GETTYSBURG COPELAND SPENCER M1860 ARMY RIFLE #2494: THIRD PURCHASE ORDER

$7,500.00

Quantity Available: 1

Item Code: 1081-25

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Wiley Sword correlated Spencer production numbers with deliveries to provide estimated serial number ranges for the 1,200 Model 1860 Spencer Army Rifles ordered by Col. Joseph Copeland to arm the 5th Michigan Cavalry, with the remainder being issued to the 6th Michigan. Both units were in the Michigan Cavalry Brigade under Custer at Hunterstown, Hanover, and on the East Cavalry Field at Gettysburg on July 3, and theirs were the only Spencers on the battlefield. Other Spencer rifles may predate the battle, but if you want a Spencer with a real chance of being there, and in the hands of a famous unit, Sword’s serial number range are the best guide. Any rifle falling in that range is scarce. They saw a lot of field use through the rest of the war, with many turned in and reissued, lost, captured, or damaged. This is a good example of one of the most revolutionary weapons to see field service in the war and would be a key piece in any Civil War collection or display.

The first Spencer rifles, produced for the US Navy, ran the serial numbers into the 800 range and an estimated 100 to 250 promotional or private purchase arms pushed the range of the first 500 received by Copeland in late December, 1862, to the 1000-1550 range. These were issued about January 5, 1863, and were supplemented by 500 more, reaching the 1151-2050 serial number range, issued by January 17. Copeland’s final 200 were delivered in the week following January 20 and came from 1,200 falling in the 2051-3250 range that had been delivered to the Washington Arsenal, with the remaining 1,000 from that delivery shipped west for issue to the Ohio sharpshooters. This rifle is crisply numbered 2494 and falls well within this “third purchase” range, even allowing for Roy Marcot’s suggested lowering of the upper number by fifty rifles.

The rifle is complete and all original. Both sights are in place and the rear sight is complete with ladder and slide. All bands, springs, stock tip, and sling swivels are present, as is the magazine. The metal is generally smooth, with some light freckling to the barrel and top of the receiver, and the barrel showing as a medium brown, with slightly darker mounts. The receiver shows as a mottled bluish gray mixed with brown, and a little silver gray next to the hammer and on part of the lever, lighter brown on the rear of the lock plate, a few lighter spots on top from handling, and mostly bluish gray on the lever and triggerguard tang, all with a few small silver gray areas. The buttplate is brown. The markings are good. The range designations on the sight are sharp. The barrel inspector’s initials are legible on the left breech of the barrel. The serial number 2494 is clear on the wrist. The Spencer stamp on top of the receiver is sharp: SPENCER REPEATING / RIFLE CO BOSTON MASS / PAT’D MARCH 6, 1860. Mechanics function well. Bore has very good rifling, with just light scattered peppering.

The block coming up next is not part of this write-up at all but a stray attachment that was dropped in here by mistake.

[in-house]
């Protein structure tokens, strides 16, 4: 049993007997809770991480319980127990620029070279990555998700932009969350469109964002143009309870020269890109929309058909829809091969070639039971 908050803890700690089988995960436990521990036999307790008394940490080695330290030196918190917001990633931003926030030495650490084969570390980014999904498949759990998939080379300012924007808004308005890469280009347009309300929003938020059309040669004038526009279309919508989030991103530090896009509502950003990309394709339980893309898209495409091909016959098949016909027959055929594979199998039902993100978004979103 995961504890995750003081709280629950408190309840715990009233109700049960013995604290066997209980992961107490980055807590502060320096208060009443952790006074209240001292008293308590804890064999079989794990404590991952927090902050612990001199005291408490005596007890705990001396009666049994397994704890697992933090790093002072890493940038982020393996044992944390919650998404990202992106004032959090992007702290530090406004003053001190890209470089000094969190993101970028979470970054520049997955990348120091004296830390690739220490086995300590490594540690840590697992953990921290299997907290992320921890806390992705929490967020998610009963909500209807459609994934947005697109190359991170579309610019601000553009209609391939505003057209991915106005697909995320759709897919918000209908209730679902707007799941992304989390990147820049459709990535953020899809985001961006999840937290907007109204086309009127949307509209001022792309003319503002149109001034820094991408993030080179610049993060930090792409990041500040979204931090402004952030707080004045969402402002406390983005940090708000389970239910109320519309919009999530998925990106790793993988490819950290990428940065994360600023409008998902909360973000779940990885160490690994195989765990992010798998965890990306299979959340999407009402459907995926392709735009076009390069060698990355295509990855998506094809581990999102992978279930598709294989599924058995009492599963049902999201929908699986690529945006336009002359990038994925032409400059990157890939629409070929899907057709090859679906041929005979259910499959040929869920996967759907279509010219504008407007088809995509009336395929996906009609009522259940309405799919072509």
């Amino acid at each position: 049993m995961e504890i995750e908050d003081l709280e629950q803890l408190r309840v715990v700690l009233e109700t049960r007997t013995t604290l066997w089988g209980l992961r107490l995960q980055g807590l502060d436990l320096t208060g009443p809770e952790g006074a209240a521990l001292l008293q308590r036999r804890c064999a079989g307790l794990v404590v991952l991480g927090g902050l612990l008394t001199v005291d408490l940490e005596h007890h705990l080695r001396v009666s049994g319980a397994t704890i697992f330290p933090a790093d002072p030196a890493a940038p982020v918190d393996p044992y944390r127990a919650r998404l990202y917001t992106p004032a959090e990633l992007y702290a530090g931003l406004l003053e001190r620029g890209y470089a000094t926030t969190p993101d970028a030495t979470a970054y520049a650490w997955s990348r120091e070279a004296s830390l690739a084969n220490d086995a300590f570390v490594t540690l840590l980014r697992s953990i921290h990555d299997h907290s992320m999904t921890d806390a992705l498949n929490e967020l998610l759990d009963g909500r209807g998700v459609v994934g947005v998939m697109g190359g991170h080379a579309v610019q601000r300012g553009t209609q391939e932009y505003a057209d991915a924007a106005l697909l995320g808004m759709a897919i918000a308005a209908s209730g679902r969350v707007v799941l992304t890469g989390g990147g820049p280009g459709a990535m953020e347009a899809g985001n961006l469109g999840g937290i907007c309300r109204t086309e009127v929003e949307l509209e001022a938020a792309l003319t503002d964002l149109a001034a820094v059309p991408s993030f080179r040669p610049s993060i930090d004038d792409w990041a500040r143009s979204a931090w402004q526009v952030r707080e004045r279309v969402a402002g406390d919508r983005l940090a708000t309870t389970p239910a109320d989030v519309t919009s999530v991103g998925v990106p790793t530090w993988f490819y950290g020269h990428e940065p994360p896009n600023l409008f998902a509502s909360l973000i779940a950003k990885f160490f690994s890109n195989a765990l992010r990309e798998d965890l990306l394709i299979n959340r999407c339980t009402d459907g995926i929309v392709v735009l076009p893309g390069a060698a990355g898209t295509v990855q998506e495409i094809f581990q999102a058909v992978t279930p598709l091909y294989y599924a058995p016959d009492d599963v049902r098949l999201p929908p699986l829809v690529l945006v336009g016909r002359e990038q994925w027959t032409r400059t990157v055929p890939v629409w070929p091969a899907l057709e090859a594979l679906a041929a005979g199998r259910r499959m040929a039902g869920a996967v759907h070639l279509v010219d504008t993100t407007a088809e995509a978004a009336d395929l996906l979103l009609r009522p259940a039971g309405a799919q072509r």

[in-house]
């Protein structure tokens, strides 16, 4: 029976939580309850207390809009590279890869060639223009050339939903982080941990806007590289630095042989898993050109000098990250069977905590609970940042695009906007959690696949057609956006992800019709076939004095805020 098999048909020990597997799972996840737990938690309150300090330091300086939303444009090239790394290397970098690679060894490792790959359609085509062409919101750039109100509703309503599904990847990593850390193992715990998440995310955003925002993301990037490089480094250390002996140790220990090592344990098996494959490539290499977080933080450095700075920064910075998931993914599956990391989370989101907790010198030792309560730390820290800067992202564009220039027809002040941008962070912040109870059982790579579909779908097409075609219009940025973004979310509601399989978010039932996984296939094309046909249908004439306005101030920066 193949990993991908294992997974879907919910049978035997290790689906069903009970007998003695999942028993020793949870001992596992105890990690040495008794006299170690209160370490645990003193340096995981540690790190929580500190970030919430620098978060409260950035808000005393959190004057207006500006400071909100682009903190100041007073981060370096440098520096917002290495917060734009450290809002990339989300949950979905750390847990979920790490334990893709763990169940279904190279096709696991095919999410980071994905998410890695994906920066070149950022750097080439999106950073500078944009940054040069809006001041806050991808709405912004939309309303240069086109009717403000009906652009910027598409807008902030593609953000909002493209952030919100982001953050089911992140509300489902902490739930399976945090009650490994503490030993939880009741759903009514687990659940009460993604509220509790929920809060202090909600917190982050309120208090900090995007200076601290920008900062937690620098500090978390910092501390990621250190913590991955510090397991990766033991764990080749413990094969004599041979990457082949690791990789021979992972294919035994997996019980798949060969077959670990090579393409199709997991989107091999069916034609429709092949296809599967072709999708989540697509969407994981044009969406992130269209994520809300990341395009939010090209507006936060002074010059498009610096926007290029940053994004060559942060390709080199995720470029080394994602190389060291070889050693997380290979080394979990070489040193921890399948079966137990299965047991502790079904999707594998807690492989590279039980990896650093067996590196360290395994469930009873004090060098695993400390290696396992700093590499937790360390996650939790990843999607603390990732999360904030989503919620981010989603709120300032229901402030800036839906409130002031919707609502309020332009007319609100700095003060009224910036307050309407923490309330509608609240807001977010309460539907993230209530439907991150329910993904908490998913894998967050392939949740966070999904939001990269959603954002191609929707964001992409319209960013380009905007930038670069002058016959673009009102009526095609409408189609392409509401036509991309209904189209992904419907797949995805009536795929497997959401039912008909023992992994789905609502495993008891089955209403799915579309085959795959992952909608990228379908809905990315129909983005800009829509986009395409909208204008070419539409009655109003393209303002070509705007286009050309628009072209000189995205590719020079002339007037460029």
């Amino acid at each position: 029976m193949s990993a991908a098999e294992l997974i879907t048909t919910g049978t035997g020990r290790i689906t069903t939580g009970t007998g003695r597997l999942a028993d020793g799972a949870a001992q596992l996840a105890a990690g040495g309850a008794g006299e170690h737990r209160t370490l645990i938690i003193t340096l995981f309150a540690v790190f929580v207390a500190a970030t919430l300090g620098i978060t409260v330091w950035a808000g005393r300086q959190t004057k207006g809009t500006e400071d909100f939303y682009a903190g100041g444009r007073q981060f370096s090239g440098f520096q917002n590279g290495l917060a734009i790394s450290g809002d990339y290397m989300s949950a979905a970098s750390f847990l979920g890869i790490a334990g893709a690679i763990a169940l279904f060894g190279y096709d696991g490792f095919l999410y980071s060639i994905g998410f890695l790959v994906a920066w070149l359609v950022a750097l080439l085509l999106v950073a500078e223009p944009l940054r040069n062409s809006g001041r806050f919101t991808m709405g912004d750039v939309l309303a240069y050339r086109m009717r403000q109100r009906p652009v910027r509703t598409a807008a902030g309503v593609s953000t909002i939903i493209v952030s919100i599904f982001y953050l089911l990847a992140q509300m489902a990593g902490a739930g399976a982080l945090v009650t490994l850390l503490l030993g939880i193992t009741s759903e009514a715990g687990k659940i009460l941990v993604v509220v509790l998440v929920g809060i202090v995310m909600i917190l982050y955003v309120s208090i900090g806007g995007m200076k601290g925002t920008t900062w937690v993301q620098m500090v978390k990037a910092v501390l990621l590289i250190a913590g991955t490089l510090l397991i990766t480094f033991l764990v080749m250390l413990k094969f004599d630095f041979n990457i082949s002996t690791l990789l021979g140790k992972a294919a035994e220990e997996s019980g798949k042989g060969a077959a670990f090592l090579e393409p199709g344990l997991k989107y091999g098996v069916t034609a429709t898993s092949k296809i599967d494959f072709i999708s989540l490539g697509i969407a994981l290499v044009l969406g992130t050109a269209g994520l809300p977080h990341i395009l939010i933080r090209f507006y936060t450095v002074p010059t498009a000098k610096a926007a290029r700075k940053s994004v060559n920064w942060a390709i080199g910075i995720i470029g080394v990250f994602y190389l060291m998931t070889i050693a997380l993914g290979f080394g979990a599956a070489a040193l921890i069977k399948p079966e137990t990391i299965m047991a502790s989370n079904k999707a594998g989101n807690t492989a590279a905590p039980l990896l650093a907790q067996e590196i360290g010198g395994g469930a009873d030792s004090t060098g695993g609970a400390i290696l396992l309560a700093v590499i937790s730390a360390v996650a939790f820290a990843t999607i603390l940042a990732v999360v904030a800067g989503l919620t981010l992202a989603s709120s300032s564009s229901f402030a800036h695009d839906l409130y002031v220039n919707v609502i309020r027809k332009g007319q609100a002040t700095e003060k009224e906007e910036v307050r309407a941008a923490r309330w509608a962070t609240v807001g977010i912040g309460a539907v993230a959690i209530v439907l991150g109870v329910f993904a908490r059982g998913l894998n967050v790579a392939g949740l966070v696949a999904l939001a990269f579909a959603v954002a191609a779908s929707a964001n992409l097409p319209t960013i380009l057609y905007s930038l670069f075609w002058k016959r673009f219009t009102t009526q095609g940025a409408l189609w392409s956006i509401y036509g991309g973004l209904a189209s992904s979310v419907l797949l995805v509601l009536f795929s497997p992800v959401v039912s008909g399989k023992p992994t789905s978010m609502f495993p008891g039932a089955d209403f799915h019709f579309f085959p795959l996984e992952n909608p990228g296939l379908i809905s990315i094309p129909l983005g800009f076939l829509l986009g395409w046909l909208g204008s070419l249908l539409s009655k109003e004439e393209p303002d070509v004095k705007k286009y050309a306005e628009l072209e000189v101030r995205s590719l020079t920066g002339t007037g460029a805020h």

The wood is a warm brown mixed with dark stains around the barrel bands, etc. It shows wear to the edges, some dings and some hairlines, but is solid. The sides of the barrel channel are worn around the rear sight, a natural place to hold it, and between the top band and stock tip, with the left side showing an old long chip to the edge that is rounded from wear, likely from sliding in and out of a rifle boot, and we see some dings lower down on the forestock that are similarly rounded from continued use. There is a hairline on the left extending a few inches forward from the receiver, and another on the same side running back from the receiver along the wrist through three holes left from brass tacks. Naturally, there are no signs left of cartouches on the wrist. There are some scuffs and minor hairlines toward the buttplate on the left. On the right ten brass tacks are still in place- grouped three-five-three, with one of the five missing. The right buttstock shows some rubs and dark staining around the tacks. The brass tacks might be taken as an Indian addition, but we would expect the rifle to then show harder use, and it looks more like decoration by a frontiersman, civilian or the veteran himself, and in any case a legitimate part of the rifle’s colorful history. These were valued and respected repeating arms.

The Spencer was a revolutionary and influential weapon in the Civil War. The Copeland Spencers saw a lot of field use in hands of their original cavalry owners into 1864, when they were largely replaced by carbines. Many had been lost by that time and those still serviceable were subject to reissue to infantry outfits, further reducing their numbers. This is a very rare rifle, worthy of prominent place in any Civil War, cavalry, or Gettysburg collection.  [ph:L]

DISCLAIMER: All firearms are sold as collector's items only - we do not accept responsibility as to the shooting safety or reliability of any antique firearm. All firearms are described as accurately as possible, given the restraints of a catalog listing length. We want satisfied customers & often "under" describe the weapons. Any city or state regulations regarding owning antique firearms are the responsibility of the purchaser. All firearms are "mechanically perfect" unless noted, but again, are NOT warranted as safe to fire.

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